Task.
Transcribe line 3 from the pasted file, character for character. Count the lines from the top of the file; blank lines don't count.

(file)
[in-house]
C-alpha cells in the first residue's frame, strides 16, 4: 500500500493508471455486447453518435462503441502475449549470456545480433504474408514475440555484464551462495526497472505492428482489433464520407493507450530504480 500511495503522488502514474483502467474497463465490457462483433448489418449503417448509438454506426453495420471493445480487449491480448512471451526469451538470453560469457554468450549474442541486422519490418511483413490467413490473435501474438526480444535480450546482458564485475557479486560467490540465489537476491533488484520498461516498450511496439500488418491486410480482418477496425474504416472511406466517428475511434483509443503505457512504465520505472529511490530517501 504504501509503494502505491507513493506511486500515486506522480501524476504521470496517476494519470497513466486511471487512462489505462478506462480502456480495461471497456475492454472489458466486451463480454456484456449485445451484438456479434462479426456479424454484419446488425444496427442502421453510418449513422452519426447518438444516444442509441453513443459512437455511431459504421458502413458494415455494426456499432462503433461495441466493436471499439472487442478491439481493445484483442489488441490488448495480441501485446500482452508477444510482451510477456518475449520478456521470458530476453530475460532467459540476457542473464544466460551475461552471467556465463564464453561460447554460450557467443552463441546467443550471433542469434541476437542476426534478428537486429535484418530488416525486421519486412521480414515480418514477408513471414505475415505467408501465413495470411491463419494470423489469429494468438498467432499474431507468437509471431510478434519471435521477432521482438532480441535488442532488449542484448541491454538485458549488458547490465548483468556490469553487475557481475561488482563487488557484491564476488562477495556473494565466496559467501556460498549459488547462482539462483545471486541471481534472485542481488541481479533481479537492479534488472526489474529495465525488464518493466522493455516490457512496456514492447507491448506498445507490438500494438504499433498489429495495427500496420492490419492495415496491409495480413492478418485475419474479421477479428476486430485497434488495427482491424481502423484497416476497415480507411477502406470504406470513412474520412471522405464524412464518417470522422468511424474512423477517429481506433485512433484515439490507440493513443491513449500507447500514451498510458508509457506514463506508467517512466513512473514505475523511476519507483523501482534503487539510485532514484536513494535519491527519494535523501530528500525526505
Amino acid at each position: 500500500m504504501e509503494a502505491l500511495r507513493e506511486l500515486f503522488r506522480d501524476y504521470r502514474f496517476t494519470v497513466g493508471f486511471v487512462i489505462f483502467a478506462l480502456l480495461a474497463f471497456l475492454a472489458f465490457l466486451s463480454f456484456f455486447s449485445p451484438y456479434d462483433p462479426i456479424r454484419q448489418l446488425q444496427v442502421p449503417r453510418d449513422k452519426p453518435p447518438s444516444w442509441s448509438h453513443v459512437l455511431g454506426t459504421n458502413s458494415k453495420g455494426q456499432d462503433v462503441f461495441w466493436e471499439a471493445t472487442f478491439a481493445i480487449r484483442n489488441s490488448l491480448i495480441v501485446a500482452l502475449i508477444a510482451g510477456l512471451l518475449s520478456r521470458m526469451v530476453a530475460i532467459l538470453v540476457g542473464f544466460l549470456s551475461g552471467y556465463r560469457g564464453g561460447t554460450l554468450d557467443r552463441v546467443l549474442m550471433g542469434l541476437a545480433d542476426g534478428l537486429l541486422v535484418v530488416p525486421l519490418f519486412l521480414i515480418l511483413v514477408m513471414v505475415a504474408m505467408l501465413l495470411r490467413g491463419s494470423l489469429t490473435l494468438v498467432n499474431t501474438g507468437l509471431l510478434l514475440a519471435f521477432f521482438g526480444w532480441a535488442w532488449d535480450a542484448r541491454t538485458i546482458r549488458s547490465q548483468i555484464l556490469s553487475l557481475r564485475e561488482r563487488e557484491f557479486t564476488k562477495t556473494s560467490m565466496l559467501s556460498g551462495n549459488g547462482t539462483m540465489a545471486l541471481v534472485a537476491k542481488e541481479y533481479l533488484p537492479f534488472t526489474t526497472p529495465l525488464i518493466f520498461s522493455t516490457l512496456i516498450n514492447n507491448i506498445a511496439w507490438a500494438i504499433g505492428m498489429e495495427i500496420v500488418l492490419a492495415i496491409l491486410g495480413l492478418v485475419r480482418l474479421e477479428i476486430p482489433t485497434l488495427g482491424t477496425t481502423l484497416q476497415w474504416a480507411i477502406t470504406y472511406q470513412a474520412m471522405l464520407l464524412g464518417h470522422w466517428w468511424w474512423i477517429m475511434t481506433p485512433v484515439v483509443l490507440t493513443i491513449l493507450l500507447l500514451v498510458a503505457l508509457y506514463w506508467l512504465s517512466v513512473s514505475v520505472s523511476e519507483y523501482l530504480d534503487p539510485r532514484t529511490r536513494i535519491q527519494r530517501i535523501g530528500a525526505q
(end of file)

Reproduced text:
Amino acid at each position: 500500500m504504501e509503494a502505491l500511495r507513493e506511486l500515486f503522488r506522480d501524476y504521470r502514474f496517476t494519470v497513466g493508471f486511471v487512462i489505462f483502467a478506462l480502456l480495461a474497463f471497456l475492454a472489458f465490457l466486451s463480454f456484456f455486447s449485445p451484438y456479434d462483433p462479426i456479424r454484419q448489418l446488425q444496427v442502421p449503417r453510418d449513422k452519426p453518435p447518438s444516444w442509441s448509438h453513443v459512437l455511431g454506426t459504421n458502413s458494415k453495420g455494426q456499432d462503433v462503441f461495441w466493436e471499439a471493445t472487442f478491439a481493445i480487449r484483442n489488441s490488448l491480448i495480441v501485446a500482452l502475449i508477444a510482451g510477456l512471451l518475449s520478456r521470458m526469451v530476453a530475460i532467459l538470453v540476457g542473464f544466460l549470456s551475461g552471467y556465463r560469457g564464453g561460447t554460450l554468450d557467443r552463441v546467443l549474442m550471433g542469434l541476437a545480433d542476426g534478428l537486429l541486422v535484418v530488416p525486421l519490418f519486412l521480414i515480418l511483413v514477408m513471414v505475415a504474408m505467408l501465413l495470411r490467413g491463419s494470423l489469429t490473435l494468438v498467432n499474431t501474438g507468437l509471431l510478434l514475440a519471435f521477432f521482438g526480444w532480441a535488442w532488449d535480450a542484448r541491454t538485458i546482458r549488458s547490465q548483468i555484464l556490469s553487475l557481475r564485475e561488482r563487488e557484491f557479486t564476488k562477495t556473494s560467490m565466496l559467501s556460498g551462495n549459488g547462482t539462483m540465489a545471486l541471481v534472485a537476491k542481488e541481479y533481479l533488484p537492479f534488472t526489474t526497472p529495465l525488464i518493466f520498461s522493455t516490457l512496456i516498450n514492447n507491448i506498445a511496439w507490438a500494438i504499433g505492428m498489429e495495427i500496420v500488418l492490419a492495415i496491409l491486410g495480413l492478418v485475419r480482418l474479421e477479428i476486430p482489433t485497434l488495427g482491424t477496425t481502423l484497416q476497415w474504416a480507411i477502406t470504406y472511406q470513412a474520412m471522405l464520407l464524412g464518417h470522422w466517428w468511424w474512423i477517429m475511434t481506433p485512433v484515439v483509443l490507440t493513443i491513449l493507450l500507447l500514451v498510458a503505457l508509457y506514463w506508467l512504465s517512466v513512473s514505475v520505472s523511476e519507483y523501482l530504480d534503487p539510485r532514484t529511490r536513494i535519491q527519494r530517501i535523501g530528500a525526505q